Opal Strong rubbed shoulders with U.S. Senators, governors and luminaries like Eartha Kitt. But it was her tireless work for those with no money, no home and no hope that led County Commissioners to proclaim Aug. 23, 2018 in her honor.
The Portland matriarch, who died Aug. 9 at age 102, was a neighborhood activist who worked to preserve the African American heart of Albina, improve public transit and protect seniors. She had a statewide reach, serving on gubernatorial boards and councils.
And she was a popular Portland restaurant operator and entrepreneur, selling antiques and Avon products and baking famous pineapple and sweet potato pies.
“I am so honored to bring her story to my colleagues and the broader community that we serve,’’ said Commissioner Loretta Smith, who brought forward the proclamation.
The “multi-dimensional’’ Strong passed on her gifts to 53 descendants including “multiple lawyers, MBAs, doctorates and outstanding pastors and a host of professionals,’’ her son Jackie said.
“You often hear the quote “you never miss your water until the well runs dry. Well, with her offspring, we’re going to continue to spread her water.Her well will flow forever,’’Jackie Strong said.
As a slideshow of Opal Strong’s life played in the County Boardroom, Commissioners heard how she had been born in 1916 to a couple from Okmulgee, Okla. and moved to Portland when her husband, Luther went to work in the Kaiser shipyards in 1943. The couple raised their five children here, and Strong launched her career as a civil rights and community activist.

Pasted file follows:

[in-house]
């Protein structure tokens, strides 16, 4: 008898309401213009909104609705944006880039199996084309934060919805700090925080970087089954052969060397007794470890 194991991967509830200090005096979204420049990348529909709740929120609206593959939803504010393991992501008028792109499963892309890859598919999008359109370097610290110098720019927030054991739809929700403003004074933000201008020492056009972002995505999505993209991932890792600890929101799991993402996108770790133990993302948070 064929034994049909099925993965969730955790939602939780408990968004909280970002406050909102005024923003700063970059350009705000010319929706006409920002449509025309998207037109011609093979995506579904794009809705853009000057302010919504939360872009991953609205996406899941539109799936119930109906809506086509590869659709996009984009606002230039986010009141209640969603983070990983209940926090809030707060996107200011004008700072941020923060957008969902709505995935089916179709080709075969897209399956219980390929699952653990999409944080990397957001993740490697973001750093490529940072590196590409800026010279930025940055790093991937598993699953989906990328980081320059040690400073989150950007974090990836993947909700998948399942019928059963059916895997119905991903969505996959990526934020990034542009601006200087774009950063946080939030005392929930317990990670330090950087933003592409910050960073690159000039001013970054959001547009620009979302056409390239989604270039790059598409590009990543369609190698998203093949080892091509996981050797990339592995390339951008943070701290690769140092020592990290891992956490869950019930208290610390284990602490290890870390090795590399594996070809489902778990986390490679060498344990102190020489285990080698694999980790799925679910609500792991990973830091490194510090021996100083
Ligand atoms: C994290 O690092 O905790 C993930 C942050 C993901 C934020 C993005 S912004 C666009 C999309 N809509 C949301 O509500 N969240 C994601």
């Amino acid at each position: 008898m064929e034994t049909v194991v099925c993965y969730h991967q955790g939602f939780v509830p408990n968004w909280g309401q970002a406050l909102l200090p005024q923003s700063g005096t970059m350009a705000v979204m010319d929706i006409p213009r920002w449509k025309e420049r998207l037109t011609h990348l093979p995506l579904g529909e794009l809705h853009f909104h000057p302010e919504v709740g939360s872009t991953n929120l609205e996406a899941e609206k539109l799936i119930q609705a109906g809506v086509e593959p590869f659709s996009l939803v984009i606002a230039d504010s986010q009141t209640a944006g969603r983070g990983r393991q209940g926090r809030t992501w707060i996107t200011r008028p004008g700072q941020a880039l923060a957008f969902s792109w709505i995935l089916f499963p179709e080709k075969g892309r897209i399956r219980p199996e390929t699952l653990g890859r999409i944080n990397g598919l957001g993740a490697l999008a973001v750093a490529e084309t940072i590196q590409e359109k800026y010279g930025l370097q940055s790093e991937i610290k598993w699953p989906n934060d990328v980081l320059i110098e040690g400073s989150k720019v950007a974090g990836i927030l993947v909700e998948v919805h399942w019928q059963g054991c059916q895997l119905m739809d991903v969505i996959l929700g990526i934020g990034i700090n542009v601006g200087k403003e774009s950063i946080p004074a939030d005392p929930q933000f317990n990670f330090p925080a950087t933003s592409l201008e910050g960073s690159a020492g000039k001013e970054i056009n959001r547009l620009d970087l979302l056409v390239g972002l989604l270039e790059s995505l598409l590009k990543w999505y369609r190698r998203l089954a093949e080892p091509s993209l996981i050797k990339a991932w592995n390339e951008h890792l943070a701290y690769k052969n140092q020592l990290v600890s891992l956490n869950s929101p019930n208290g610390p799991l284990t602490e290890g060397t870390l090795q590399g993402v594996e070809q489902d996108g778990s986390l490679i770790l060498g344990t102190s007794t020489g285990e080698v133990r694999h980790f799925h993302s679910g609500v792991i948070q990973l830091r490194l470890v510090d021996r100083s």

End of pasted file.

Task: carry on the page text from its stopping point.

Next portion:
She was also active in the church throughout her life, sharing food and hospitality. An annual Thanksgiving family tradition was to distribute 200 sandwiches to the people living under the Portland bridges. Her job, even at 101, was to give out $5 with each of those lunches.
“My grandmother gave it all,’’ said Pastor Mark Strong. “She gave all her heart, her mind, and all her strength. What comprised her, she willingly and freely gave to the city of Portland. I want to thank you for honoring her efforts.”
Commissioners thanked the family for their mother’s efforts and Commissioner Smith for bringing Mrs. Strong’s story forward.
“The work we do today on issues of social justice, homelessness, we are standing on the shoulders of giants and your mother was one of those giants and we need to be humble about how much we owe to the people who came before us in Portland,’’ said Commissioner Jessica Vega Pederson.
Commissioner Lori Stegmann said, at a time when there is so much negativity in our country, it was important to remember “there is so much goodness and greatness in our community.’’
“Opal Strong’s legacy and commitment to civil rights, community service and mentorship has made Multnomah County a stronger, more fair and more inclusive county for all its citizens,’’ Commissioner Smith said, reading the proclamation.
And with that the Board voted to proclaim Aug. 23, 3018 as Opal Strong Day in Multnomah County, Oregon.